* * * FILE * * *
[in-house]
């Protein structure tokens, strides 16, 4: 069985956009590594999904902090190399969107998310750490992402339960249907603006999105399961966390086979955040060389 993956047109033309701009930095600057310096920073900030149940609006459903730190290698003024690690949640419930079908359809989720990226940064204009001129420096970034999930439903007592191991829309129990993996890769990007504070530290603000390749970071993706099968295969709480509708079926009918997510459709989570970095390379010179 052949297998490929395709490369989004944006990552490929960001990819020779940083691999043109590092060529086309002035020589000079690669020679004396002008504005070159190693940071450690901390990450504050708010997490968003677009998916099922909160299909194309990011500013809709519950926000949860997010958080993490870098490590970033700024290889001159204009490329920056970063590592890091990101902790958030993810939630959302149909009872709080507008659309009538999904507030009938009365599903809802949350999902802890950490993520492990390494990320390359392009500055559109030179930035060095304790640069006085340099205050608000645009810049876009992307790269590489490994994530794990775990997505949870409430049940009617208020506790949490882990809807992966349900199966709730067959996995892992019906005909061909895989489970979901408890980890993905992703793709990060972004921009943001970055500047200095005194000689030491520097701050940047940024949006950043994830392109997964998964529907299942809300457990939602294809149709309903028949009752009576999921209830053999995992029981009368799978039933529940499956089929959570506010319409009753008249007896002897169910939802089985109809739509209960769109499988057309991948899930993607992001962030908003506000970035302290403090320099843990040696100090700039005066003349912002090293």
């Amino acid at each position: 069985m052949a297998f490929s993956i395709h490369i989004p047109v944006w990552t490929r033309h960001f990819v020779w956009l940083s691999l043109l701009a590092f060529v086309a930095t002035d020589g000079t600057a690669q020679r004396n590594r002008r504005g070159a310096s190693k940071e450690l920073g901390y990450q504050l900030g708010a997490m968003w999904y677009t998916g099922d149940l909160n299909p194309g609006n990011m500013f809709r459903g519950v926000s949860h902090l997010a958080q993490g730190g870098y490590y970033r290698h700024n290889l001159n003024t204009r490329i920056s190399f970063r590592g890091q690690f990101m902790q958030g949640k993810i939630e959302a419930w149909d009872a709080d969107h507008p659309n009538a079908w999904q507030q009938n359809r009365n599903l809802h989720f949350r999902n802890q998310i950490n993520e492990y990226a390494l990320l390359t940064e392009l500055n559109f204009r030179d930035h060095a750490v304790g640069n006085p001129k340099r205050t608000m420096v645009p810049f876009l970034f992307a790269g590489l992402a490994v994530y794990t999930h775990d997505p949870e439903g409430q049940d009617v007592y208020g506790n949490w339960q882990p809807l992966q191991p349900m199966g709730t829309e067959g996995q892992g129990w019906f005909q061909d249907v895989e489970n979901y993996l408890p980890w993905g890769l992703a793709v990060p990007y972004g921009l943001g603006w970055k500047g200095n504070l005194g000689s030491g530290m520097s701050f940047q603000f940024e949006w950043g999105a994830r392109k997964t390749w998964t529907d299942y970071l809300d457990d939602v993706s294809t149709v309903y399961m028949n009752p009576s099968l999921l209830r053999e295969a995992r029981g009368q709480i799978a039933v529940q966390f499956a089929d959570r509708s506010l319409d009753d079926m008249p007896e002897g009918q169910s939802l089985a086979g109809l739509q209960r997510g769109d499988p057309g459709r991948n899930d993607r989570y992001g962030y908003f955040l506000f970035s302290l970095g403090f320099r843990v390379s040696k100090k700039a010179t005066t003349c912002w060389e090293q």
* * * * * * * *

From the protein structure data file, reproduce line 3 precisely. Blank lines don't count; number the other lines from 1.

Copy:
């Amino acid at each position: 069985m052949a297998f490929s993956i395709h490369i989004p047109v944006w990552t490929r033309h960001f990819v020779w956009l940083s691999l043109l701009a590092f060529v086309a930095t002035d020589g000079t600057a690669q020679r004396n590594r002008r504005g070159a310096s190693k940071e450690l920073g901390y990450q504050l900030g708010a997490m968003w999904y677009t998916g099922d149940l909160n299909p194309g609006n990011m500013f809709r459903g519950v926000s949860h902090l997010a958080q993490g730190g870098y490590y970033r290698h700024n290889l001159n003024t204009r490329i920056s190399f970063r590592g890091q690690f990101m902790q958030g949640k993810i939630e959302a419930w149909d009872a709080d969107h507008p659309n009538a079908w999904q507030q009938n359809r009365n599903l809802h989720f949350r999902n802890q998310i950490n993520e492990y990226a390494l990320l390359t940064e392009l500055n559109f204009r030179d930035h060095a750490v304790g640069n006085p001129k340099r205050t608000m420096v645009p810049f876009l970034f992307a790269g590489l992402a490994v994530y794990t999930h775990d997505p949870e439903g409430q049940d009617v007592y208020g506790n949490w339960q882990p809807l992966q191991p349900m199966g709730t829309e067959g996995q892992g129990w019906f005909q061909d249907v895989e489970n979901y993996l408890p980890w993905g890769l992703a793709v990060p990007y972004g921009l943001g603006w970055k500047g200095n504070l005194g000689s030491g530290m520097s701050f940047q603000f940024e949006w950043g999105a994830r392109k997964t390749w998964t529907d299942y970071l809300d457990d939602v993706s294809t149709v309903y399961m028949n009752p009576s099968l999921l209830r053999e295969a995992r029981g009368q709480i799978a039933v529940q966390f499956a089929d959570r509708s506010l319409d009753d079926m008249p007896e002897g009918q169910s939802l089985a086979g109809l739509q209960r997510g769109d499988p057309g459709r991948n899930d993607r989570y992001g962030y908003f955040l506000f970035s302290l970095g403090f320099r843990v390379s040696k100090k700039a010179t005066t003349c912002w060389e090293q």